Seed Starting Mistakes – Reasons Seeds Fail To Germinate Seeds By: Becca Badgett, Co-author of How to Grow an EMERGENCY Garden Printer Friendly Version Hand Placing Seeds In Rows Of Soil Image by RomoloTavani Starting crops from seed is a common, economical way to get plants for your garden and flowerbed. When growing from seed, you can choose many plants that aren’t available in stores. Lack of space doesn’t allow room for nurseries to stock many great plants, but you can get them started from seeds. If you’re new to growing from seed, you’ll find it is a simple process. Avoid common seed starting mistakes for best results. Some reasons seeds fail to germinate are described below and can help you avoid making these mistakes. Common Mistakes with Seed Germination While starting from seed is simple and easy, there are a few steps to follow for optimum germination. Don’t expect each seed to germinate for different reasons, but your percentage should be high. Use these easy tips to avoid mistakes and make your seed-starting process most productive. Check Out Our Complete Guide to Seed Starting

Not putting them somewhere noticeable: Since you probably only start seeds a few times a year, it is easy to forget about them, so put them in full view. Locate them on a table or countertop with the right warmth and light to sprout. The other tips do no good if you forget to practice them regularly. Planting into the wrong soil: Seeds need consistent moisture to germinate, but the soil should never be wet or soggy. If the soil is too wet, seeds can rot and disappear. Therefore, use a fast-draining seed starting mixture that allows water to move through quickly. This soil holds the appropriate amount of water to keep the soil moist. You may use regular potting soil that you’ve amended, but don’t start them in soil from the garden. Too much water: As mentioned above, seeds can rot away from being too wet. Establish a watering schedule for seeds until they germinate, usually once or twice a day. Once seeds are sprouted, cut back slightly on watering to avoid damping off. Damping off is when sprouted seeds flop and die back from being too wet. Too much sunlight: As you have likely discovered, young plants grow toward the light if placed in a sunny window. This takes a good deal of their energy and makes them tall and spindly. When starting seeds indoors, placing them under lights allows more regulated growth. This lets them develop and devote their energy to filling out properly. Grow lights are not necessary, just place them about an inch or two below fluorescent bulbs. Not keeping them warm enough: While seeds should not be in direct sunlight, they need warmth to germinate. Seed failure often occurs when there is not enough warmth. Locate your seed starting tray away from drafts such as vents and open doors. Use a warming mat. Large seeds: Large seeds with a hard covering will usually sprout more quickly if nicked or soaked overnight. Check each seed type before planting to see if it is a candidate for scarification or stratification.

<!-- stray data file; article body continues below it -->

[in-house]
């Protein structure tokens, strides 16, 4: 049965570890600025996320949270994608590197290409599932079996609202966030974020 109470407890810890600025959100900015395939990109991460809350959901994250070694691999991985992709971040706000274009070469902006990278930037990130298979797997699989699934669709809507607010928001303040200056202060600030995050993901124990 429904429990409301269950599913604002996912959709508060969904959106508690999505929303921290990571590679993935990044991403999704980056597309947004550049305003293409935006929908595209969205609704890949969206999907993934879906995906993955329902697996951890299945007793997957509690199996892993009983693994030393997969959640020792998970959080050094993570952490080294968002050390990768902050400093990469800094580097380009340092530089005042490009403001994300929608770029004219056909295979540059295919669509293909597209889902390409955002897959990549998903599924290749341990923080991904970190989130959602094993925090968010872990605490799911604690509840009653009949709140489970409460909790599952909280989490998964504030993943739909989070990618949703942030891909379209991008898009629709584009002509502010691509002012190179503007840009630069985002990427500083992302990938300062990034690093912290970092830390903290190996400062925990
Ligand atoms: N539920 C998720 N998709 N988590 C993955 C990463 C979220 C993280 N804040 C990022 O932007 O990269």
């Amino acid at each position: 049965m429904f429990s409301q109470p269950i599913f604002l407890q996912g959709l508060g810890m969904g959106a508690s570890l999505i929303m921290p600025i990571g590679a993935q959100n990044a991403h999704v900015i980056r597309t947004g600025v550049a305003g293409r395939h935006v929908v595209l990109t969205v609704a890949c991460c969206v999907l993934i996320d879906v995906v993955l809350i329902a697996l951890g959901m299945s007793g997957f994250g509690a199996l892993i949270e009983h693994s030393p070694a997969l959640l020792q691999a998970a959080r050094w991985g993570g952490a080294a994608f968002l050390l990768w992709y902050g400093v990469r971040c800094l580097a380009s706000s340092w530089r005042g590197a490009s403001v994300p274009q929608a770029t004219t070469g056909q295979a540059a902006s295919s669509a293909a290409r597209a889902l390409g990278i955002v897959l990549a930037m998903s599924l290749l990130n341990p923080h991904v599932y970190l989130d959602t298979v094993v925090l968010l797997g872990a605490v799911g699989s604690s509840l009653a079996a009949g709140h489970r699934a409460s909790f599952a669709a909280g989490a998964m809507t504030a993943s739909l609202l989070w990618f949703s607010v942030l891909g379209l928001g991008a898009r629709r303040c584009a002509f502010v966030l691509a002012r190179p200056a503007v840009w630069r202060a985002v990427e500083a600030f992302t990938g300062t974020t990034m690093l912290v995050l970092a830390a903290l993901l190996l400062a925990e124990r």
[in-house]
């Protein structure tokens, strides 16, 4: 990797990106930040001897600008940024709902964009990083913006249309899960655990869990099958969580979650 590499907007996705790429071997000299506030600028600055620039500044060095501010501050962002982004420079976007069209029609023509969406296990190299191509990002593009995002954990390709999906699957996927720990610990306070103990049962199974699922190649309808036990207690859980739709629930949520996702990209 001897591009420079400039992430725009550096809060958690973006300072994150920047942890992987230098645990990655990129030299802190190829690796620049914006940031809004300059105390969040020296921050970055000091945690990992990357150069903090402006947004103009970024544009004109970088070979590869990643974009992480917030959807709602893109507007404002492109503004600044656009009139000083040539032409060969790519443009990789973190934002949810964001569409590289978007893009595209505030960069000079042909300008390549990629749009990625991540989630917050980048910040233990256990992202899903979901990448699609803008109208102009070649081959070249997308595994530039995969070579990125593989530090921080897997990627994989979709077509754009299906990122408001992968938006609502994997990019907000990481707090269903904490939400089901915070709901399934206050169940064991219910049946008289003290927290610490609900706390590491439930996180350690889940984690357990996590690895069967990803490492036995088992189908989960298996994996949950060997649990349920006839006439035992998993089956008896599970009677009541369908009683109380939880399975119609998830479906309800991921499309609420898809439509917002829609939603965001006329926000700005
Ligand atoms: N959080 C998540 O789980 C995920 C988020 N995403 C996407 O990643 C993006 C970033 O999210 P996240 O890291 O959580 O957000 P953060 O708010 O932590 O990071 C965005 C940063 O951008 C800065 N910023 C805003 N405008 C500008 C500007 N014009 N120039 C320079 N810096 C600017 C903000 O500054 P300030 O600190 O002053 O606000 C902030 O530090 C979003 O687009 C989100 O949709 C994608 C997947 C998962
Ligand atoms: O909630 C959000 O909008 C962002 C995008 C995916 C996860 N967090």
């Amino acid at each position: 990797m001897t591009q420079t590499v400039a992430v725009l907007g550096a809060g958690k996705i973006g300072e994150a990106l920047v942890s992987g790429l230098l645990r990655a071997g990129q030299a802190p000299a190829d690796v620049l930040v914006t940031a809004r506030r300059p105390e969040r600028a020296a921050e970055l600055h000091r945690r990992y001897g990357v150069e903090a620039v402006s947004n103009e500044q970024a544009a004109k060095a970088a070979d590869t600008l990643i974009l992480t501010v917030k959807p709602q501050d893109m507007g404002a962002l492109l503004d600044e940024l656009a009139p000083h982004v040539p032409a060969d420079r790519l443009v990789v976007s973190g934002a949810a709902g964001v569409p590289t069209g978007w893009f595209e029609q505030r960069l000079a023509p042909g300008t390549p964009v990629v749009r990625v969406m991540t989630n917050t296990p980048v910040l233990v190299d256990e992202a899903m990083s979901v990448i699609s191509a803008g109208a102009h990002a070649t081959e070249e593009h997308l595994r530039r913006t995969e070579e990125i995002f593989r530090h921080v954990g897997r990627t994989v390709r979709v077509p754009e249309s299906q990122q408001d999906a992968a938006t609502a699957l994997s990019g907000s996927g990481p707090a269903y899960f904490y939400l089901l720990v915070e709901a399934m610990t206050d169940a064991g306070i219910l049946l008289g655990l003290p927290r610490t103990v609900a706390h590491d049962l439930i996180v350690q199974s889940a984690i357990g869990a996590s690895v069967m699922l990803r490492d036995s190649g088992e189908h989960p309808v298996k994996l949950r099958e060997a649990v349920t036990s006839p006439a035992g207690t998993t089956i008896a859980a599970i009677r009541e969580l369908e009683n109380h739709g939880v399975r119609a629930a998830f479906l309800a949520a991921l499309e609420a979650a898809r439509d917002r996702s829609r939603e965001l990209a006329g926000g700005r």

Read more at Gardening Know How: Seed Starting Mistakes – Reasons Seeds Fail To Germinate

Read more at Gardening Know How: Seed Starting Mistakes – Reasons Seeds Fail To Germinate

Published by Nelle

I am interested in writing short stories for my pleasure and my family's but although I have published four family books I will not go down that path again but still want what I write out there so I will see how this goes